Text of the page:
News ArchivesRead News

Breakthrough technology for testing Alzheimer’s and Parkinson’s drugs

Thursday February 18, 2010

news@Northwestern - In a breakthrough development for early drug research, Northeastern University scientists are now able to test, in real time, the impact of new drugs being developed to treat neurodegenerative diseases like Alzheimer’s and Parkinson’s.

A patented new imaging technology developed by Northeastern’s Center for Translational NeuroImaging (CTNI) enables researchers to produce highly accurate data without resorting to traditional preclinical testing methods. Those methods involve euthanizing laboratory animals at different stages of the study to assess disease progression and the effectiveness of the drug.

“Animal imaging is crucial in early drug discovery, but the use of anesthesia creates an artificial situation that can mask true drug activity,” said Craig Ferris, CTNI director and professor of psychology and pharmaceutical sciences. “Studying awake animals leads to improved drug safety evaluations and data accuracy.”

Ferris noted the testing they are now able to perform at CTNI maximizes accuracy and leads to improved drug development processes for pharmaceutical and biotechnology companies that are working to treat central nervous system diseases, including Alzheimer’s and Parkinson’s diseases.

The center’s imaging-based preclinical testing is performed under the aegis of a new business venture, called Ekam Imaging, Inc., founded by a team that includes Ferris and Graham Jones, professor and chair of the department of chemistry and chemical biology at Northeastern.

The technology has spawned eight patents focused on the imaging of animals and a new method for tagging drugs using microwave-mediated organic synthesis technology. This procedure allows injected compounds to be more accurately tracked and evaluated for efficacy.

Additionally, the center uses advanced data-analysis techniques, including three-dimensional brain “atlases” used for data visualization, and imaging models of various disease conditions.

“The advantages of our technology give researchers the ability to provide information and analysis to drug companies that enable them to make more informed go/no-go decisions on their drug development programs,” added Ferris. “It will help reduce the time to market for new therapeutics and lower the overall cost of drug development.”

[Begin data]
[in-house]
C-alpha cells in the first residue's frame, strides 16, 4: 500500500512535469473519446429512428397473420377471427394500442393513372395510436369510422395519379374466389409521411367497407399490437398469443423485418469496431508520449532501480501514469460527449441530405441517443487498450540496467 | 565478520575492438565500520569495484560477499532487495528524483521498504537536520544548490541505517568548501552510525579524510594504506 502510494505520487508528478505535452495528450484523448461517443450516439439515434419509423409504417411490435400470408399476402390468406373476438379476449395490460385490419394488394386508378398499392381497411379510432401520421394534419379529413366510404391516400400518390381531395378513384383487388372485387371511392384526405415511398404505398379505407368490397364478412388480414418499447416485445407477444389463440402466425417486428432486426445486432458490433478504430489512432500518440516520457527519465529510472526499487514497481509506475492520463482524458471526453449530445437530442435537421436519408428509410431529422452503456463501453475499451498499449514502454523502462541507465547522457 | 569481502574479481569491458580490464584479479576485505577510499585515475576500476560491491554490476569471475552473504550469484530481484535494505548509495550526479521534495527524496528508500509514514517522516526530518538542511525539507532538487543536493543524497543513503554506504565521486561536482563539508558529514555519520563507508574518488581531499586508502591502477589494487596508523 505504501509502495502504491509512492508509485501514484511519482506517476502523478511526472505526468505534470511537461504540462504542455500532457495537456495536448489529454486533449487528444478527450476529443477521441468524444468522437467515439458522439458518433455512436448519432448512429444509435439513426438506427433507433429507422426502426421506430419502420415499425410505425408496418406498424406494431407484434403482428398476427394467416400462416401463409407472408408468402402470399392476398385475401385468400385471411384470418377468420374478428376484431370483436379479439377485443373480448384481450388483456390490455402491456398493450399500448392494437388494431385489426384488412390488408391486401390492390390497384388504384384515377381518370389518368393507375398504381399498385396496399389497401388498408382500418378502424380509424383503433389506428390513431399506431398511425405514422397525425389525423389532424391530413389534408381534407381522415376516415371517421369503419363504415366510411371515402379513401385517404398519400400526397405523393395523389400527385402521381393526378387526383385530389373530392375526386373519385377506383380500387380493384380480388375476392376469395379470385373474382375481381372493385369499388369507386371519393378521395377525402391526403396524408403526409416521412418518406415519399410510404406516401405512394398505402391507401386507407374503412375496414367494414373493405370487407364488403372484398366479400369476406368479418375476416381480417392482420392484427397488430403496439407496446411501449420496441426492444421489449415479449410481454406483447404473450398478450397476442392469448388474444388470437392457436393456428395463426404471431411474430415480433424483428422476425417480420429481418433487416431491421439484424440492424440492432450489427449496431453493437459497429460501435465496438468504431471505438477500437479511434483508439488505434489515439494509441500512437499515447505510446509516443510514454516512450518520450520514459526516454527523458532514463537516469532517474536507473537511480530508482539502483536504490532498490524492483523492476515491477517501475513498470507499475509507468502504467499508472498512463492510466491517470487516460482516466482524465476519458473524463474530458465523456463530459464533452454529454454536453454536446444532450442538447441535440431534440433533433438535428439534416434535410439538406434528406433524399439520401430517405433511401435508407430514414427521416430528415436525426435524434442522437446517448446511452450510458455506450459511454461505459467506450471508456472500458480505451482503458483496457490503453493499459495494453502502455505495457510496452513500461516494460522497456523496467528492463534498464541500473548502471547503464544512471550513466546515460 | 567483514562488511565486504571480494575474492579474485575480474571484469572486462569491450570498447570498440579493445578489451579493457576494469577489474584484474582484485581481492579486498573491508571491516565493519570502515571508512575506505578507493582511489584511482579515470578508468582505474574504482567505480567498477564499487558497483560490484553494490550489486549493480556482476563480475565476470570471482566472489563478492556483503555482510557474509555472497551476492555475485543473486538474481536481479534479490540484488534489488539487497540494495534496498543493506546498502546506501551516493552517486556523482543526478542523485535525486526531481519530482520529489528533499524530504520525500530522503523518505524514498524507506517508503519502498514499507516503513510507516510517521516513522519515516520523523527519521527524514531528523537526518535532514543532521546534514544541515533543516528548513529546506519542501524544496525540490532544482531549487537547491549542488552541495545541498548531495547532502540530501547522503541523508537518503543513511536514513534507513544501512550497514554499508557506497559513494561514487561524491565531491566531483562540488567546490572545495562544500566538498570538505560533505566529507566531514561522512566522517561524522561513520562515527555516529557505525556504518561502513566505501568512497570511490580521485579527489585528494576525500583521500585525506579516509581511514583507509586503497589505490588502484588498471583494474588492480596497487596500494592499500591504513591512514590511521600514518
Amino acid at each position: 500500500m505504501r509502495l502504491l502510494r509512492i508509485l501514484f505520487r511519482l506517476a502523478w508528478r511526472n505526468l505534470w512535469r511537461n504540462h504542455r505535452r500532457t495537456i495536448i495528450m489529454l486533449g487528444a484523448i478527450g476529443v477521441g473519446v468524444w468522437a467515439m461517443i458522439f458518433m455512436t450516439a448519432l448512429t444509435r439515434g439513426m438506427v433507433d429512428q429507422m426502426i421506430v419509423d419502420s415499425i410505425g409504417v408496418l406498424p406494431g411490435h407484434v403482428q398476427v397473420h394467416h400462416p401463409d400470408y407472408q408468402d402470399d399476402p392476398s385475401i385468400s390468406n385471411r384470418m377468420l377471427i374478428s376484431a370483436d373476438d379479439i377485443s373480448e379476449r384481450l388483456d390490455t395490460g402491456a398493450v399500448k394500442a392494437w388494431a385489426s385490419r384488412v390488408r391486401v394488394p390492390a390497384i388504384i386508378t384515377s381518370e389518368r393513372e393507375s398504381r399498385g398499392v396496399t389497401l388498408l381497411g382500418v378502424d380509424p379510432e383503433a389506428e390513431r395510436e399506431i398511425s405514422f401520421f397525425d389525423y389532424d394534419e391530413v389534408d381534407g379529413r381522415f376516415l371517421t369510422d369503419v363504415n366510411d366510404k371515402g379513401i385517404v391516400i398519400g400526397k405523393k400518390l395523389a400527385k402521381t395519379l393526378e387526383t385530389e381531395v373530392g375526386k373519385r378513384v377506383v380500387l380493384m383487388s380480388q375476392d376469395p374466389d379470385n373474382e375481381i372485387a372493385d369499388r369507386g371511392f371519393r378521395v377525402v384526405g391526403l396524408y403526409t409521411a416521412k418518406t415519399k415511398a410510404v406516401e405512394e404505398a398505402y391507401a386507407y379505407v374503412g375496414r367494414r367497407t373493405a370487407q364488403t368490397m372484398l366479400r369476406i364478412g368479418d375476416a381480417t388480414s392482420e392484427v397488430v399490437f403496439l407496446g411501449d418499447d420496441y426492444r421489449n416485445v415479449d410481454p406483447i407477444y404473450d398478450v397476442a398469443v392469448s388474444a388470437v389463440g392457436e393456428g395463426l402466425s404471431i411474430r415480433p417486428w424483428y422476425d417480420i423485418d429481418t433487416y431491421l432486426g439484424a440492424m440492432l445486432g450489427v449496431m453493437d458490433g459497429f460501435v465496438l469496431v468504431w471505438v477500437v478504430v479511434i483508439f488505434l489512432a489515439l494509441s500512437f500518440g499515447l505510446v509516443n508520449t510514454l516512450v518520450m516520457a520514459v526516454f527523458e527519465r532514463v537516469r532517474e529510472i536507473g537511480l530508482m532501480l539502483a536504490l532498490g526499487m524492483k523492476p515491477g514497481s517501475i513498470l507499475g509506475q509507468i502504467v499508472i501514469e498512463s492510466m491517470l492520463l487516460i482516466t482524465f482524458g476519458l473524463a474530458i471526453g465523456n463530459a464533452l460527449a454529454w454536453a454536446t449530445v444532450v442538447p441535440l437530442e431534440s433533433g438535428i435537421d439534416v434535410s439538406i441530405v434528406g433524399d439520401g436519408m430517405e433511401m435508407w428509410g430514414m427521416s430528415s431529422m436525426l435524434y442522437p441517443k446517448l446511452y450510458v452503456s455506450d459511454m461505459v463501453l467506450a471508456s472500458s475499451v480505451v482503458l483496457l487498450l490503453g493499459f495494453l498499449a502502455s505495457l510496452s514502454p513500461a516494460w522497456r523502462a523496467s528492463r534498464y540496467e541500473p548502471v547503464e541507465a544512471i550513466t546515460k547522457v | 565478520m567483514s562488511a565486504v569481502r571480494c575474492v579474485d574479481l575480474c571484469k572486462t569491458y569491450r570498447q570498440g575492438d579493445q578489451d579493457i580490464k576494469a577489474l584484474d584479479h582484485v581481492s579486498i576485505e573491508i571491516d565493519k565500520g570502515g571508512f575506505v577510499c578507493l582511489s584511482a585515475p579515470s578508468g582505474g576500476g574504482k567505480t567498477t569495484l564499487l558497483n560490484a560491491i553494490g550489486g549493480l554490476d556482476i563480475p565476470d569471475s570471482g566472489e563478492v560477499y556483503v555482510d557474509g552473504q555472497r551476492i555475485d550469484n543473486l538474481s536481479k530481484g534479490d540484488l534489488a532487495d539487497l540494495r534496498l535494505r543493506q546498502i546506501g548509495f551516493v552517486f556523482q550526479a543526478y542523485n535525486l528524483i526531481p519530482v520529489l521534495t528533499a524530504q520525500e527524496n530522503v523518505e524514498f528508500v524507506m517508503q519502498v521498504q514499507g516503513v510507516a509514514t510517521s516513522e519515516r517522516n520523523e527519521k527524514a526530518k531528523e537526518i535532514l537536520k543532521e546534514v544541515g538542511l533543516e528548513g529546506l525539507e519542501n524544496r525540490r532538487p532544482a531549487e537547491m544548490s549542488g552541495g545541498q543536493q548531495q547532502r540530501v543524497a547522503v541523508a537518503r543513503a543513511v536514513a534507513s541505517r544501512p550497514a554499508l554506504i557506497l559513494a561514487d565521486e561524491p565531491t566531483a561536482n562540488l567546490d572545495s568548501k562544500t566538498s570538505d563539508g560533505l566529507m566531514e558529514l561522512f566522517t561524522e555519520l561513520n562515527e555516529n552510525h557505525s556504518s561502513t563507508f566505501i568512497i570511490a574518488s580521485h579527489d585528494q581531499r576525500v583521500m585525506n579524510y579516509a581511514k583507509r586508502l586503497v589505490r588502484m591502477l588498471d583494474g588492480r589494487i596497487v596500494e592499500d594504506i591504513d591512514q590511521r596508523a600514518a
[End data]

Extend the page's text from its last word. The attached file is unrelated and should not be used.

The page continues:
Recent News

Oct 2 - A New Attack on Parkinson's Disease
Oct 2 - Antipsychotics for Parkinson's Psychosis May Be Dangerous
Sep 27 - The beginning of the end? The race for a Parkinson’s cure
Sep 23 - Scientists map Parkinson's spread in brain
Sep 22 - Understanding Parkinson's Disease: An Interview with Jon Palfreman
Sep 22 - Living with Lewy Body Dementia
Sep 21 - Adults with autism likely to develop Parkinson’s disease, says study
Sep 16 - Everyday activity more beneficial than occasional strenuous exercise for Parkinson’s disease
Sep 14 - UNC scientists create smarter immune cells to treat Parkinson's disease
Sep 9 - A newly discovered brain disease may point to something disturbing about Alzheimer’s and Parkinson’s
Sep 7 - Treatment for Parkinson's could replace surgery
Sep 4 - Asthma May Influence Risk of Parkinson's Disease
Sep 4 - Researchers Explore Memory Problems Related to Parkinson's
Sep 3 - Press Release: ACADIA Pharmaceuticals Submits New Drug Application for NUPLAZID™ for the Treatment of Parkinson’s Disease Psychosis
Aug 28 - Brain cells 'burn out' in Parkinson's disease
Aug 24 - Study Details Process Involved in Parkinson’s Disease
Aug 24 - Google Reveals Gigantic Ambitions To Fight Cancer, Diabetes, Parkinson's, Heart Problems
Aug 20 - Two proteins work together to help cells eliminate trash; Parkinson's may result
Aug 17 - Scientists visualize critical part of basal ganglia pathways
Aug 17 - VA benefits office seeks all vets exposed to Agent Orange